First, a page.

[Michael Abramowicz, guest-blogging, January 31, 2008 at 9:50am] Trackbacks
Deliberating with Prediction Markets:

Prediction markets may seem inadequately deliberative. On the election markets, for example, participants trade, but do not ordinarily explain their trades. Decision makers in deliberative bodies, in contrast, seek to persuade one another.

Group deliberation, however, has its own perils, including the danger that polarization will move a group to extremes, as Cass Sunstein has shown. Sunstein argues in Infotopia that prediction markets might therefore be superior in some contexts to deliberation. A recent study shows better forecasts with prediction markets than with group deliberation.

In some contexts, though, prediction markets might be more useful yet if individual participants explained their forecasts. I’ve proposed a type of prediction market called a deliberative market that can increase incentives that participants have to release information supporting their views. In the deliberative market (see my original paper here and this section of my book), a participant’s profit or loss is determined by the market forecast some time after the participant’s initial prediction, so a participant can earn money only to the extent that others are persuaded in that time frame.

In a post yesterday on the Overcoming Bias blog, Robin Hanson criticizes my argument for not including a robust enough economic model and for allegedly making unrealistic assumptions. In a reply, I maintain that the point is pretty simple, and the math I used was ample to make it. In the comments to my reply, Robin and I come closer to agreeing about the underlying issue of whether the deliberative market increases incentives for information release.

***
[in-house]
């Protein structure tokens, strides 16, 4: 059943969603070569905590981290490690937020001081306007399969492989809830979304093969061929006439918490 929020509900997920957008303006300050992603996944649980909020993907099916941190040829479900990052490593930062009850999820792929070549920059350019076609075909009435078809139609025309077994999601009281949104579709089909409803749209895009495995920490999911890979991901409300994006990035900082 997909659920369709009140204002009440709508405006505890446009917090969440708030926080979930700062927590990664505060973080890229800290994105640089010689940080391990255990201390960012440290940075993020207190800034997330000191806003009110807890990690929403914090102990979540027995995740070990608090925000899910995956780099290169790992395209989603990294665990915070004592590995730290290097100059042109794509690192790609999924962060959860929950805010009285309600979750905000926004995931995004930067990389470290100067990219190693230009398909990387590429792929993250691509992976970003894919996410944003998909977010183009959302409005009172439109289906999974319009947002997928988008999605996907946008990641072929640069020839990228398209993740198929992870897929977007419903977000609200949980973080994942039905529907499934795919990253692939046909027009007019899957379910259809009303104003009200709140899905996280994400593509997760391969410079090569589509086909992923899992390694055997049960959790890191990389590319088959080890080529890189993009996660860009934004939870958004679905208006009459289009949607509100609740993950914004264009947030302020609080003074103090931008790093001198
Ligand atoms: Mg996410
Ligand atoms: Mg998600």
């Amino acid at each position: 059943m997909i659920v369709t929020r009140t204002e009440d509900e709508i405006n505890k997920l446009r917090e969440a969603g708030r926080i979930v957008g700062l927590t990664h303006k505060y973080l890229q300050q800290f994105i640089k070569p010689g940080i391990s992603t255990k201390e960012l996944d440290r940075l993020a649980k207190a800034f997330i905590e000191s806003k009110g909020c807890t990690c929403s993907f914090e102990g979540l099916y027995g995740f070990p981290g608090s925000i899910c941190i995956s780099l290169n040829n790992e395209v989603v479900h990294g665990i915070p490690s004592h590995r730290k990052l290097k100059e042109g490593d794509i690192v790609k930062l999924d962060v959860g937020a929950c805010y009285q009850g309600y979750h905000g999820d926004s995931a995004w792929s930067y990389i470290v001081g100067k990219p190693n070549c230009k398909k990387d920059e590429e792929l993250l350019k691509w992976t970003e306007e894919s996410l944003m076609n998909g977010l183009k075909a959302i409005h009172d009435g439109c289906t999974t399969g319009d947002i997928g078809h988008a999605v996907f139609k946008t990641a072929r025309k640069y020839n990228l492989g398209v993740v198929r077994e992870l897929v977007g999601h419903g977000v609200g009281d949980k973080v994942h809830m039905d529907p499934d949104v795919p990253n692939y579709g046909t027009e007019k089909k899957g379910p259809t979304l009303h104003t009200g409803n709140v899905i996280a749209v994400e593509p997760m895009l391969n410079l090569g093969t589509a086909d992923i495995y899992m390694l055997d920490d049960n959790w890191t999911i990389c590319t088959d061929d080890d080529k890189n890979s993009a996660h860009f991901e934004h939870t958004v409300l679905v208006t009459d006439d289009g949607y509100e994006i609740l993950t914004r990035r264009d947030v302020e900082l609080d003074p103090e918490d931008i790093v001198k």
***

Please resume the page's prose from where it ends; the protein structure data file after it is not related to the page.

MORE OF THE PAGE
Chris Hibbert, who has developed the robust Zocalo open source prediction market software, meanwhile, makes the sound point that a possible disadvantage of the deliberative approach is that it may stop individuals who are confident of their views but don’t think they can persuade others in the time frame from participating in the market. Sometimes, it might be useful to have both a standard and a deliberative prediction market for the same forecasting problem.

There may be other ways of making prediction markets more transparent. An admittedly more speculative section of the book imagines the “market web,” which can be used to break down problems. For example, an election market might include a node forecasting the possibility of a recession. Changes in this node’s value would automatically affect the value of other nodes, including ultimately the probability that particular candidates would win the election. Such a web could become complicated very quickly, but it could allow a group to produce a consensus model of a complex phenomenon.